On June 15 last year, 151,000 unemployment claims remained unpaid, waiting to be processed by the Department of Workforce Development, which collapsed under the pressure of the early stages of the pandemic.
In June 2021, the number of people waiting for benefits has shrunk considerably, but those left still waiting are experiencing lengthy wait times, and feel as if they've been left behind.
Cory Cross in Sawyer County was furloughed in the early days of the pandemic last year and is still on furlough today. He was able to receive some benefits, but in April they stopped.
"I call every pretty much every week and, if not a couple of times a week to see where that I get the same response," Cross said. "It's not in our hands."
His claims are now in adjudication awaiting a DWD staff member to determine his eligibility.
"At first, you know it was all right, but now, after two months, you know bills add up fast," Cross said.
The unprecedented number of those awaiting adjudication has decreased from last year. According to DWD weekly snapshot data, in 2021 the number of adjudication issues pending was down around 2,000 in March. But it spiked back up in April and May, with a peak of 8,553 issues as of April 17. It's dropped back to 2,646 issues as of June 5.
The DWD does not clarify how many people are affected by the total number of adjudication issues in its snapshot data.
The wait times on those issues spiked in early May as well, with an average wait time of just under 20 days on May 1. It's currently at just over 15 days as of June 5.
"They said pretty much hurry up and wait, is basically the best answer I got back," Cross said.
There's a long wait for those who felt they were unfairly denied benefits as well.
The average wait time is 69 days according to DWD data, and the backlog of appeals cases has stalled at about 12,000 for the last six weeks.
It's become frustrating for Victor Forberger, a Wisconsin labor attorney that represents those fighting unemployment denials.
"Everything seems to be crisis mode still with unemployment because of these delays these problems," Forberger said.
Forberger says delays are spilling over into the Labor and Industry Review Board, which hears appeals beyond the DWD administrative law judges.
A Milwaukee tutor named Jennifer is currently waiting for a decision from the LIRB on her appeal. Jennifer asked we only use her first name for privacy reasons.
"Someone else after I had applied got a hold of my social security number and name and date of birth and applied again in California," Jennifer said.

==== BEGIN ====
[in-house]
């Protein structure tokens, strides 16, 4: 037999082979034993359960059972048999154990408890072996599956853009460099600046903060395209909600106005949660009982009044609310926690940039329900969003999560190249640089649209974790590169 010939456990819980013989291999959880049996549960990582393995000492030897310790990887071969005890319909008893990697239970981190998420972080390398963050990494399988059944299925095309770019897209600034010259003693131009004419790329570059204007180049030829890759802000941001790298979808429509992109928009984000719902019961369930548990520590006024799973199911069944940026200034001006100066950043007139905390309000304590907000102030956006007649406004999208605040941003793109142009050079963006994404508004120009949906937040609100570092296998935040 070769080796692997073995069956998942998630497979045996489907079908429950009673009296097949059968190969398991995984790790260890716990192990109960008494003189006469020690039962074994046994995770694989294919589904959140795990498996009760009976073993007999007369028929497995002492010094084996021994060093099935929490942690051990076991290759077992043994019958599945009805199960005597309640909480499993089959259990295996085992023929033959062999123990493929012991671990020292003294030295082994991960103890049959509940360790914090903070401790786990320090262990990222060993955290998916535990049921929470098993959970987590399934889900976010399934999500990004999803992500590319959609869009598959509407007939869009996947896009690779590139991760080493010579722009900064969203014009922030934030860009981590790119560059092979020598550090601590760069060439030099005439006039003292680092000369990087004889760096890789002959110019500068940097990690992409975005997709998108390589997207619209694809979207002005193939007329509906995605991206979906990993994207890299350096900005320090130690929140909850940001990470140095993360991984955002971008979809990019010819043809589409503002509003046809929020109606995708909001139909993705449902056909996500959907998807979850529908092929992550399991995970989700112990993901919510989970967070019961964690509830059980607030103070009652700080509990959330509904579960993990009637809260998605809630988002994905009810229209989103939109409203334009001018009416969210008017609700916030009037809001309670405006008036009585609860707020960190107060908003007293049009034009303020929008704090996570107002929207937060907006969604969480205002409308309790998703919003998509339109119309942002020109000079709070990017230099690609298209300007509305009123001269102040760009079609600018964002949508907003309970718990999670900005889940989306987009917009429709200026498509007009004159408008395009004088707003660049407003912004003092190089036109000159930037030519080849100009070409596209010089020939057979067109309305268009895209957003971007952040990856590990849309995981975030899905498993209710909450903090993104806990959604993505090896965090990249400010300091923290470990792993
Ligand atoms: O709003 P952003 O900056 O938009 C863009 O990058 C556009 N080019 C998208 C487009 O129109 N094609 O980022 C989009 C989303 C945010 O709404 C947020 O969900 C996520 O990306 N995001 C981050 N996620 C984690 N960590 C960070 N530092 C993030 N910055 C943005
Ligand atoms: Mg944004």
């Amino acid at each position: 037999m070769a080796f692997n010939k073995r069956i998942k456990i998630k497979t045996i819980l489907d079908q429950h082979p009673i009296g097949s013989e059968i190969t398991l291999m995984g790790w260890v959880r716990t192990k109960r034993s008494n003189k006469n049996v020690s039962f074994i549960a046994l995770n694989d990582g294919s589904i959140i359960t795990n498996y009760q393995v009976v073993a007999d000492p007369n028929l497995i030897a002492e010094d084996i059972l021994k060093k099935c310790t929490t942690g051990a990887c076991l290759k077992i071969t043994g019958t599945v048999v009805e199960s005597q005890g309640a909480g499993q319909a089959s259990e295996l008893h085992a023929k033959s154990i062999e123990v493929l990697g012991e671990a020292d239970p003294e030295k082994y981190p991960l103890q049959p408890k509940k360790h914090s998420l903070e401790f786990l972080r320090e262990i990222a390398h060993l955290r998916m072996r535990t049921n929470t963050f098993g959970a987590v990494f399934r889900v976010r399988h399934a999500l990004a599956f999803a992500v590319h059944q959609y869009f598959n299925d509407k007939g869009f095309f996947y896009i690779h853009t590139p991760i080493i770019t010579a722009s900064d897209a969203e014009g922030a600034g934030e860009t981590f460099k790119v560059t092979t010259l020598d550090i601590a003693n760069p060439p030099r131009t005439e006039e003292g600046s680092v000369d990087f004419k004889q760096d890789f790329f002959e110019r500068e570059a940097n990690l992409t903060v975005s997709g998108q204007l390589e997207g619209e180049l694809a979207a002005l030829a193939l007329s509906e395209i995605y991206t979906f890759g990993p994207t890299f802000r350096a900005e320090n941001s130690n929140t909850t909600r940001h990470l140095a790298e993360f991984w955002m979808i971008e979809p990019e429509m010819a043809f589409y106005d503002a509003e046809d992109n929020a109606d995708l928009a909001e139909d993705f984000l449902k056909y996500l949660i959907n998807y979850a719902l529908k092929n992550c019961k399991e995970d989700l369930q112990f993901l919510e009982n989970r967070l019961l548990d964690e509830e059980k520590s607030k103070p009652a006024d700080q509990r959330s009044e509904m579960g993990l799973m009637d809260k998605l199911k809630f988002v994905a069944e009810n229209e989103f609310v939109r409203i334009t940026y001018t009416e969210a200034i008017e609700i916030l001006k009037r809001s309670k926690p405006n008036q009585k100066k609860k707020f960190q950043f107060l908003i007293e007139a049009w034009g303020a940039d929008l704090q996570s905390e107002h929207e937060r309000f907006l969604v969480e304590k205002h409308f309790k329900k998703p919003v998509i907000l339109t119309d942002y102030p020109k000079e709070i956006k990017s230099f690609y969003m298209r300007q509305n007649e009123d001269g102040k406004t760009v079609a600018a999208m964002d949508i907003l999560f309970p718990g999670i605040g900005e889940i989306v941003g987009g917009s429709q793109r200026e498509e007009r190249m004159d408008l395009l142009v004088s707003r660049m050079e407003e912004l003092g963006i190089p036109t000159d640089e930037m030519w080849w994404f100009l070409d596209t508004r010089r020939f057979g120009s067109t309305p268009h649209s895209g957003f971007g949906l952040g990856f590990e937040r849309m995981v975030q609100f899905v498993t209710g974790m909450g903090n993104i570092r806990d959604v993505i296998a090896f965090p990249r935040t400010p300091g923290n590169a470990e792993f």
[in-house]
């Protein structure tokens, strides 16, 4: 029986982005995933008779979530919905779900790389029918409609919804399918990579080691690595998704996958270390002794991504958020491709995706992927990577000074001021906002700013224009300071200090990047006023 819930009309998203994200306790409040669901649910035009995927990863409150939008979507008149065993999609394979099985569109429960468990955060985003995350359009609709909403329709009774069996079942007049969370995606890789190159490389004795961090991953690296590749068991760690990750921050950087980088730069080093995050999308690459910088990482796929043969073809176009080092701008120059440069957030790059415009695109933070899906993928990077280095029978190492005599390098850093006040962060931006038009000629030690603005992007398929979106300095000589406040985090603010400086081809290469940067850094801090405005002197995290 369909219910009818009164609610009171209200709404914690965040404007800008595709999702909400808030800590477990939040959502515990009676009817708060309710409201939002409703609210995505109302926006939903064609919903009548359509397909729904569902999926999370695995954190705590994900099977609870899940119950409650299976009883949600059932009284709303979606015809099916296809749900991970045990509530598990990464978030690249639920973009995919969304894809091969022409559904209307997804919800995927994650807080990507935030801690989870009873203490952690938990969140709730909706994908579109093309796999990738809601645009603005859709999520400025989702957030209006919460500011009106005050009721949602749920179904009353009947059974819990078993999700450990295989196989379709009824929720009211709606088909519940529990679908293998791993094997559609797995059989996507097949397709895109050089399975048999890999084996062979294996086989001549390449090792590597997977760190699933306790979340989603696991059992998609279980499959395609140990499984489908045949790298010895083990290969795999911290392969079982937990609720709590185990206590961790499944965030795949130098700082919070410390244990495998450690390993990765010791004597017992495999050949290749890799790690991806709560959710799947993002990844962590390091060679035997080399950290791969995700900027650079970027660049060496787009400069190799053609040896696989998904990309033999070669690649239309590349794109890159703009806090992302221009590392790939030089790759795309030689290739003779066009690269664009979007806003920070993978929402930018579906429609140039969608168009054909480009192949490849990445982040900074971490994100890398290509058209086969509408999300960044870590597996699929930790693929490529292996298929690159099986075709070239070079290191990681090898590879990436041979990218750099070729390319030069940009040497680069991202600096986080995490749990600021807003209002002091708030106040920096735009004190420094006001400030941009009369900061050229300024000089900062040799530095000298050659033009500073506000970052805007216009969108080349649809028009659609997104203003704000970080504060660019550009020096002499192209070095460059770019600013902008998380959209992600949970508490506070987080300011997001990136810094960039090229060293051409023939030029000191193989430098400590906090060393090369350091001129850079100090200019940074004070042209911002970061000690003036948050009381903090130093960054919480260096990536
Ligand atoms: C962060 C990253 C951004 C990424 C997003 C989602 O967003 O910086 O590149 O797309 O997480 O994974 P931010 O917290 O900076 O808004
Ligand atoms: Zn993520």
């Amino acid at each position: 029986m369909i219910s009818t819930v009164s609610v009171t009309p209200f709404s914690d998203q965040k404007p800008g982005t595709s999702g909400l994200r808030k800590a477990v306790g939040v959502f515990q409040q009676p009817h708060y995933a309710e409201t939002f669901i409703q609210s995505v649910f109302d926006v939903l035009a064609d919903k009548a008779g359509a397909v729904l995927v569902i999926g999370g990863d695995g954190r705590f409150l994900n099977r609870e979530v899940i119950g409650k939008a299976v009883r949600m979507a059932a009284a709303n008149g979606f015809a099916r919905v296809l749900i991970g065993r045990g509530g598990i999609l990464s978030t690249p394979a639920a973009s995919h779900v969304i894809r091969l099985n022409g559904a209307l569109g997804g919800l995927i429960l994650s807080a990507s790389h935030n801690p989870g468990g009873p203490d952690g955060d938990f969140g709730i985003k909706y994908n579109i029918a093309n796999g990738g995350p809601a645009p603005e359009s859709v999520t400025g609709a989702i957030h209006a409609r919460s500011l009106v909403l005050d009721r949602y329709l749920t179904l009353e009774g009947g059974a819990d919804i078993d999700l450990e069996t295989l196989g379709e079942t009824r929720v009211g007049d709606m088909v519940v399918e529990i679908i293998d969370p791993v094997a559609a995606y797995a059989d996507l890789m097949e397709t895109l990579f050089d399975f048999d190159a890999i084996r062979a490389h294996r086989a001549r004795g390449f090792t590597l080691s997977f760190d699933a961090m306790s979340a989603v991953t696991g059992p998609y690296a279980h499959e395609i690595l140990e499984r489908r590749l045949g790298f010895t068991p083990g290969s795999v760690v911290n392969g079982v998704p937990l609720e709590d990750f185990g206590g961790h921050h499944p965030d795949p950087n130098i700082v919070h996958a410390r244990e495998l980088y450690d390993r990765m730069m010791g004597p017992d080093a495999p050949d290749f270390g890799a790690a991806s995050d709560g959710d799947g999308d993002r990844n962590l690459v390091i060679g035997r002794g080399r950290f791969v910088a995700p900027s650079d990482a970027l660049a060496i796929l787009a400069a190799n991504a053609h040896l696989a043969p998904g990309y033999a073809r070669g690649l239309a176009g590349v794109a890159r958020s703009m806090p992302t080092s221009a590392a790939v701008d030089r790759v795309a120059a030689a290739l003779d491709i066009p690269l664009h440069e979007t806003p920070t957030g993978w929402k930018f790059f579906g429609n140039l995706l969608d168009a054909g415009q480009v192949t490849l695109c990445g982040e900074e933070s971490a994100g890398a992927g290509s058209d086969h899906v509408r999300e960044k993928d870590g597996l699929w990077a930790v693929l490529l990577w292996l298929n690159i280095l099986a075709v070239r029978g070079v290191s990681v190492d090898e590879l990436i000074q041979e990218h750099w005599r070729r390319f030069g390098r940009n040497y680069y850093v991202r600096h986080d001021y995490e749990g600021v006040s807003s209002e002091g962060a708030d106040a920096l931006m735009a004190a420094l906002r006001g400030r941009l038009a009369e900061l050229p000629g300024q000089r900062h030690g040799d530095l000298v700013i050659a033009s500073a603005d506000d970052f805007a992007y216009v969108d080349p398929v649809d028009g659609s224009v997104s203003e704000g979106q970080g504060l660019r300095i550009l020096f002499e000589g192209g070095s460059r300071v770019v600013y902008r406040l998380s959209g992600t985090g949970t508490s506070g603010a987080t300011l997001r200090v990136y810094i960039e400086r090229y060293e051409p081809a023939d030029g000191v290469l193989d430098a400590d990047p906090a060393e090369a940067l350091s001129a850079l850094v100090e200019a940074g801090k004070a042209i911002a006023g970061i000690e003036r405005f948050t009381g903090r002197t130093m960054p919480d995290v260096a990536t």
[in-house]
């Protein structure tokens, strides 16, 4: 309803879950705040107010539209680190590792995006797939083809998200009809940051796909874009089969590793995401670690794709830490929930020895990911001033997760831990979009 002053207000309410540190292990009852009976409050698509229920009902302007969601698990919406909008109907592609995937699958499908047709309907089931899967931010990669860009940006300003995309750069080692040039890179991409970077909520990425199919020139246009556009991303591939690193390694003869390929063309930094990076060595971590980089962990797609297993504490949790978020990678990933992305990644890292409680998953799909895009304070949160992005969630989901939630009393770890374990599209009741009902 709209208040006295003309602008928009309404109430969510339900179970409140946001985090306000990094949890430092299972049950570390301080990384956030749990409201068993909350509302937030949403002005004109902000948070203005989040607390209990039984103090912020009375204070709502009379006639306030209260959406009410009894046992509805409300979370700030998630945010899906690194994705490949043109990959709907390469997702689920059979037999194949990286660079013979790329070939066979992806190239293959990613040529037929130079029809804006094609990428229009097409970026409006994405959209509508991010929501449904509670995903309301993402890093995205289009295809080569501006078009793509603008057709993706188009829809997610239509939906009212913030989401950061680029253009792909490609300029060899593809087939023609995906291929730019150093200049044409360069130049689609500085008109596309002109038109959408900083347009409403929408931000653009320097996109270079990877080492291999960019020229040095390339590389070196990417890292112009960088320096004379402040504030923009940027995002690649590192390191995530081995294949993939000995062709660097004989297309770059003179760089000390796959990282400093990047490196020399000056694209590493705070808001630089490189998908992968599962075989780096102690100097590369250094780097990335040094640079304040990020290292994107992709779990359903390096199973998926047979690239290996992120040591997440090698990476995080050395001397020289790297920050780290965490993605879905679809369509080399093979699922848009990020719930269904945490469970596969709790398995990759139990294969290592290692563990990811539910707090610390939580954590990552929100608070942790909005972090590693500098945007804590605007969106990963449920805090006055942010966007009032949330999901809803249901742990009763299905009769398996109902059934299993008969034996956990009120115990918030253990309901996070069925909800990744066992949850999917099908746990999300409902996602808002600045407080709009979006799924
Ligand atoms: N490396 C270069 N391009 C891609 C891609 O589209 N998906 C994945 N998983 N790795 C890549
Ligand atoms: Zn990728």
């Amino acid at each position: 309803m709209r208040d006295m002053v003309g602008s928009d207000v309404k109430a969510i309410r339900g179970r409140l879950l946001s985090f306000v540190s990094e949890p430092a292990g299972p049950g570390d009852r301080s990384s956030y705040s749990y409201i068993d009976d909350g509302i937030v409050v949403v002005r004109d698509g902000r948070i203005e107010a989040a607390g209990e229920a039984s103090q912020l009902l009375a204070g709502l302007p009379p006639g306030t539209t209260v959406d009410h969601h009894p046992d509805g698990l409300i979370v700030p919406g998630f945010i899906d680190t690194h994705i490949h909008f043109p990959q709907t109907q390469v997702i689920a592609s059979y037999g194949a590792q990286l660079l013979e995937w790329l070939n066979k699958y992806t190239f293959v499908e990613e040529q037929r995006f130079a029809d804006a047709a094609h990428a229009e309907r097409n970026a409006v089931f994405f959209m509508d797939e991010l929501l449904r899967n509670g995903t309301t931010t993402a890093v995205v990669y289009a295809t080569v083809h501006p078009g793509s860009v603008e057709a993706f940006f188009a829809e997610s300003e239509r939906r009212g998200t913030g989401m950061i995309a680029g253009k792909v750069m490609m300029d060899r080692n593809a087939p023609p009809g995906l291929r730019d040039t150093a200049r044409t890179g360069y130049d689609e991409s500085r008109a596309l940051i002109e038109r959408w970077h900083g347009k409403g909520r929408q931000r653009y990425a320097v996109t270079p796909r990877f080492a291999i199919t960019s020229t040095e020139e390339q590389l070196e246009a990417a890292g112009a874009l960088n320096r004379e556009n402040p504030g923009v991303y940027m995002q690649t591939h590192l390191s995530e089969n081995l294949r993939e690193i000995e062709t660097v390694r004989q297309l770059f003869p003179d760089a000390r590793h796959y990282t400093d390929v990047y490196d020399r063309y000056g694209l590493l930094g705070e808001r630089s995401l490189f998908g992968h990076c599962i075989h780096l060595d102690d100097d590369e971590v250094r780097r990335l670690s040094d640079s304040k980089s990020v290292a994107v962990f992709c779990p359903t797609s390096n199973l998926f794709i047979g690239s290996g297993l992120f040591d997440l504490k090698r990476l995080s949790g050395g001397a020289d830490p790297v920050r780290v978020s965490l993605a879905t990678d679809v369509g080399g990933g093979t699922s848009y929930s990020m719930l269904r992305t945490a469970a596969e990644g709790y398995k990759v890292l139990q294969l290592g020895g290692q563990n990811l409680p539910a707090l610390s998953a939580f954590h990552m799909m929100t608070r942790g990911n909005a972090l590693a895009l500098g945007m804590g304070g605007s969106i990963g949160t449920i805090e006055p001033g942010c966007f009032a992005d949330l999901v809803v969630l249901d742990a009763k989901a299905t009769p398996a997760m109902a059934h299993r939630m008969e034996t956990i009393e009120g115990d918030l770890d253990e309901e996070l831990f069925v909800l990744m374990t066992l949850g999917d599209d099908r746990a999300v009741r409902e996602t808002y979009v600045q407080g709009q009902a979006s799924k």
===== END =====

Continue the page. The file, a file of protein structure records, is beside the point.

Jennifer started the appeals process at the start of the year. She had two hearings that went her way, but she's waiting on the LIRB to decide on a third.
"Everything at every step of the way in anything unemployment-related, it's all a huge mess and confusing and you just feel like you know you're in you know limbo," she said.
Facing eviction, Forberger is representing Jennifer. He was able to get her an emergency hearing this week. Even if the decision goes her way, benefits will make it to her bank account in a matter of days before her eviction deadline.
"Pre-pandemic, that would have been a 30-day, easily, decision," Forberger said.
Forberger was able to get Jennifer a hearing with the LIRB this week.
Meanwhile, Cross is still waiting to be called back from furlough.
"I currently have a job, but I can go back to my job until they call me back," he said.
The Department of Workforce Development did not go on camera for an interview but answered some questions via email. A spokesperson tells us they expect to be caught up scheduling appeals by the end of the summer, noting it took two years to do that after the 2008 recession. They've also added 39 administrative law judges to handle appeals cases from Dec. 7, 2020, to March 29 of this year.
The spokesperson also says policy changes, as well as an overhaul of the state's claims processing system, are needed to allow the department to be more flexible to implement and update programs in the future and avoid lengthy adjudication periods.